Longevity Exercise Physiology and Personal Training Edgecliff, Lindfield, Marrickville, Randwick, Drummoyne, Balmain and Bella Vista today look at the benefits of exercise on cancer and how it can help cancer treatment.

Many of you may have read the recent article or watched the ABC segment on the great benefits of exercise on cancer that was released last week. If you missed it, the story describes the exercise journey of two women who both battled cancer and how they are now using exercise to alleviate effects of treatment and lead healthy lives.

 

Most Australian’s have family members or at least know people who have fought all different types of cancer. That’s why recognising and raising awareness of the benefits of exercise on these individuals is so important- so that exercise is appreciated as a necessary prevention and treatment strategy throughout Australia and the world!

 

Most importantly exercise is proven to prevent cancer and reduce tumour growth. Recent evidence suggests that women who engaged in regular physical activity before their breast cancer diagnosis and after their cancer treatment were 40% less likely to suffer from reoccurring cancer or die from the illness when compared to those who do not exercise (Cannioto et al., 2020). Reduced risk of cancer may be related to various changes as a result of regular exercise:

  • Regulating levels of hormones, specifically sex hormones such as oestrogen
  • Regulating insulin production (high levels of insulin secretion have been associated with development and progression of cancers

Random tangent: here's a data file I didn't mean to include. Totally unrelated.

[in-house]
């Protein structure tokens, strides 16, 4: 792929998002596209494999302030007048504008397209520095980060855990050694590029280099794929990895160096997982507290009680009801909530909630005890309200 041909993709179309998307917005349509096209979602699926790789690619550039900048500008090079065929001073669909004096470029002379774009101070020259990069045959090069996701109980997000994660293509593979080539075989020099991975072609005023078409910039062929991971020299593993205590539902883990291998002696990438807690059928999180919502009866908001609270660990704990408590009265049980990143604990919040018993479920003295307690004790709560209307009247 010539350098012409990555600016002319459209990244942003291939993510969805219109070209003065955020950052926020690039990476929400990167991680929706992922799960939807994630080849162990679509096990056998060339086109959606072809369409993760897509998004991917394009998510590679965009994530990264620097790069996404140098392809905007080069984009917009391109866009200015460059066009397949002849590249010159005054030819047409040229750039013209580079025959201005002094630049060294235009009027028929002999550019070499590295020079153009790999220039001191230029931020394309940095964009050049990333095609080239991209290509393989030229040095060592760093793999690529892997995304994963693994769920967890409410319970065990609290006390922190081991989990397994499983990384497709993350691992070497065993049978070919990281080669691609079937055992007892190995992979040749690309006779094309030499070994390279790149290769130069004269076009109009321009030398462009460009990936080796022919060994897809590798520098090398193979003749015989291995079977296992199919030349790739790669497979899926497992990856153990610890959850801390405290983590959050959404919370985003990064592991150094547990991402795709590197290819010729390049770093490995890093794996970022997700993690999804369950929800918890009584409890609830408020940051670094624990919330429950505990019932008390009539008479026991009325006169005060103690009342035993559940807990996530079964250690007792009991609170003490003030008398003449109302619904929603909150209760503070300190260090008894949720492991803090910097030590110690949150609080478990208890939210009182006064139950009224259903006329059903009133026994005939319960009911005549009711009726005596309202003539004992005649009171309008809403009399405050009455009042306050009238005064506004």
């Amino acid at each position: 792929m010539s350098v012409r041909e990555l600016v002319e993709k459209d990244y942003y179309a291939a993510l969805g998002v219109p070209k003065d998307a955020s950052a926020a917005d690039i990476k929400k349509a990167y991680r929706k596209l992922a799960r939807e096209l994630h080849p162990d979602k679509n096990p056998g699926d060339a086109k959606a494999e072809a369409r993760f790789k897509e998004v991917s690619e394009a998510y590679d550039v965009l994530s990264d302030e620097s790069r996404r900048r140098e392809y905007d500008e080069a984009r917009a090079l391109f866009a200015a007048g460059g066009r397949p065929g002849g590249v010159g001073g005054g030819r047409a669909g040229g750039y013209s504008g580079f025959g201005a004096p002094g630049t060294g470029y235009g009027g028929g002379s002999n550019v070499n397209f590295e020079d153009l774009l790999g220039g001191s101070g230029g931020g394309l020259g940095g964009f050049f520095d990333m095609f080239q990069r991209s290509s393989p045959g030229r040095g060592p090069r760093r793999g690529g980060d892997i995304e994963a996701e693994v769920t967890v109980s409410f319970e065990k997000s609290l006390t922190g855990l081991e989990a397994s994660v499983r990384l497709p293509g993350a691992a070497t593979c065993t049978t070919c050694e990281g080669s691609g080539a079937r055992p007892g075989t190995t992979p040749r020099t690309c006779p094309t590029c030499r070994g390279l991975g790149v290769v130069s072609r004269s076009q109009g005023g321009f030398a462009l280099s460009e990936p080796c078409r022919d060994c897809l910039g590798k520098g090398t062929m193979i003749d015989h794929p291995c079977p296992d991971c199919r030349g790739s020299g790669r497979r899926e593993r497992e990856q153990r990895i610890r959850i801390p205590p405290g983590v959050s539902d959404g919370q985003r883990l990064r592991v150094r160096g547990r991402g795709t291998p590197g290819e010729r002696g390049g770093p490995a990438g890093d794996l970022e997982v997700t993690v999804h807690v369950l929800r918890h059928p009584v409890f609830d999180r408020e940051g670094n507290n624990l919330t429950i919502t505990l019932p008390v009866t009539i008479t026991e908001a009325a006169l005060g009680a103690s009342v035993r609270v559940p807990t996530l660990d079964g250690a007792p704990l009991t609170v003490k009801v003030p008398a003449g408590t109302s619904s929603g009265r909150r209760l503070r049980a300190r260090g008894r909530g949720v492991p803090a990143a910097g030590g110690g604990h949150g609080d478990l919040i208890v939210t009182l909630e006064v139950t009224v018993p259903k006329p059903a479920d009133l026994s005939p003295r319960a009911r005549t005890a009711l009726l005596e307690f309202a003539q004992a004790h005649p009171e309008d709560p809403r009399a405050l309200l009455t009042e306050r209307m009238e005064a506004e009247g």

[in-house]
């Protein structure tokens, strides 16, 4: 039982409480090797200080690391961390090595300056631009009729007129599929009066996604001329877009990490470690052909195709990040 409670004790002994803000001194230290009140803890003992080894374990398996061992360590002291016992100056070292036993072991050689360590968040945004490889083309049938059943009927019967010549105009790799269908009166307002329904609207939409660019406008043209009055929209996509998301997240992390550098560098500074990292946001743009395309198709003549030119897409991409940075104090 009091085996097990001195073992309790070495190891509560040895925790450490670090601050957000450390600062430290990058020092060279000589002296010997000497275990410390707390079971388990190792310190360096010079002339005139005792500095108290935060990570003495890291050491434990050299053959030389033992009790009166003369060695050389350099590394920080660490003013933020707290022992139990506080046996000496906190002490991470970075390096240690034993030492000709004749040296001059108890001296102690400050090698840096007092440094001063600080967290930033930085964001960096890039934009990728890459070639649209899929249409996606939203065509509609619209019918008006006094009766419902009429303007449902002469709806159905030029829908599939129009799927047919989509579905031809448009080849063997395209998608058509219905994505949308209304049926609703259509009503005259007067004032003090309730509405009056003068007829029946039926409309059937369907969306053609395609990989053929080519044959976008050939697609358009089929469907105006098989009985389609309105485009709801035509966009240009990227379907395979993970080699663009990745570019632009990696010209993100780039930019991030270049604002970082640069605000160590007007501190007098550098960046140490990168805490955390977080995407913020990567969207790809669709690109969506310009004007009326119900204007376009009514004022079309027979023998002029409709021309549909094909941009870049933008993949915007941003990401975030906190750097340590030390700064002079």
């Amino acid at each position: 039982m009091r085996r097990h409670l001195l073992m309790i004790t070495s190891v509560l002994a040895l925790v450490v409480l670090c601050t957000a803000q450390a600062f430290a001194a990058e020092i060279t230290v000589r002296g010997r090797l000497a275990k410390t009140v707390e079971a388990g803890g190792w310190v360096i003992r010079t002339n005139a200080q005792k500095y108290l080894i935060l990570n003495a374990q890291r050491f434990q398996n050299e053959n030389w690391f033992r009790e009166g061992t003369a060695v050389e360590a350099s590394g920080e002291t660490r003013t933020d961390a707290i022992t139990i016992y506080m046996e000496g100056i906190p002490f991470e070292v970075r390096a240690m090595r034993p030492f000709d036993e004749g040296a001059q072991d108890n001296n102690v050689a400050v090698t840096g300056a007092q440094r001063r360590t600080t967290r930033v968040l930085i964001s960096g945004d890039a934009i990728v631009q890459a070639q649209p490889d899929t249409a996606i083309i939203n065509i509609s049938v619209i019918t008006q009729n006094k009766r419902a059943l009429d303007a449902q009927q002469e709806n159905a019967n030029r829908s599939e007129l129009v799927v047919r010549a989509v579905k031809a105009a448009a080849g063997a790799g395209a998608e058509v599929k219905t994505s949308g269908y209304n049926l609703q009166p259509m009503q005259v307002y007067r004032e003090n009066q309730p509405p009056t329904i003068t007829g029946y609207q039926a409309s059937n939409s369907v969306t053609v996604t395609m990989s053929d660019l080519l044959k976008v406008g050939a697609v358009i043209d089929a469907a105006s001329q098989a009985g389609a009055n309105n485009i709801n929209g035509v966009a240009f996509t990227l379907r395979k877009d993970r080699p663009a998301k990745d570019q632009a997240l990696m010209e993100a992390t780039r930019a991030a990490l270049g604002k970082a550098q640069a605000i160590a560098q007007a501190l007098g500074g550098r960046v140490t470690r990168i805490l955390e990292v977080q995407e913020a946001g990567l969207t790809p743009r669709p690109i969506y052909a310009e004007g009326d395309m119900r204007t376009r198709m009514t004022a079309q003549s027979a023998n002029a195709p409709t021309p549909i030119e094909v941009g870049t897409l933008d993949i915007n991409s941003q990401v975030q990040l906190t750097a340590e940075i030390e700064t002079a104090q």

• Improving immune function
  • Reduction in inflammation
  • Prevention of obesity and maintenance of a healthy BMI and fat percentage

Confidence and mental wellbeing can significantly reduce as a result of cancer diagnosis and subsequent treatment. During exercise the body releases “Feel good” hormones including endorphins, serotonin and dopamine, which lift mood and reduce stress and pain.

 

Fatigue is one of the most common reported complications as a result of cancer treatment. Many people often lose strength and endurance and may find it harder to complete regular activities of daily living. Regular exercise has the ability to reduce fatigue by increasing cardiovascular and muscular fitness, allowing more activities to be completed throughout the day with a lessening sense of fatigue and lethargy.

 

Current exercise prescription for those wanting to prevent or reduce risk of reoccurring cancers is at least 60 minutes of moderate activity or 30 minutes of vigorous activity every day. Exercise may be broken up into smaller episodes of at least 10 minutes each, which may be considered by those who are undergoing treatment.

 

The two main take homes of this exercise and cancer blog are:

  1. Spread the word- we want exercise to be recognised by everyone in Australia and the world as one of the main ways to prevent and alleviate negative effects of cancer and treatment!
  2. Get active- Exercise can do some pretty amazing things to the body. The sooner you start to become physically active the healthier you’ll feel in your skin.

 

Consult a Longevity Exercise Physiologist if you think you or anyone you know would benefit from regular supervised exercise.

 

If you want to read the article mentioned above: Link: https://www.abc.net.au/news/2020-11-11/study-shows-exercise-helps-cancer-treatments/12867650

 

References

Cannioto, R. A., Hutson, A., Dighe, S., McCann, W., McCann, S. E., Zirpoli, G. R., … & Unger, J. M. (2020). Physical activity before, during and after chemotherapy for high-risk breast cancer: relationships with survival. JNCI: Journal of the National Cancer Institute.

Written by Shannon Coolican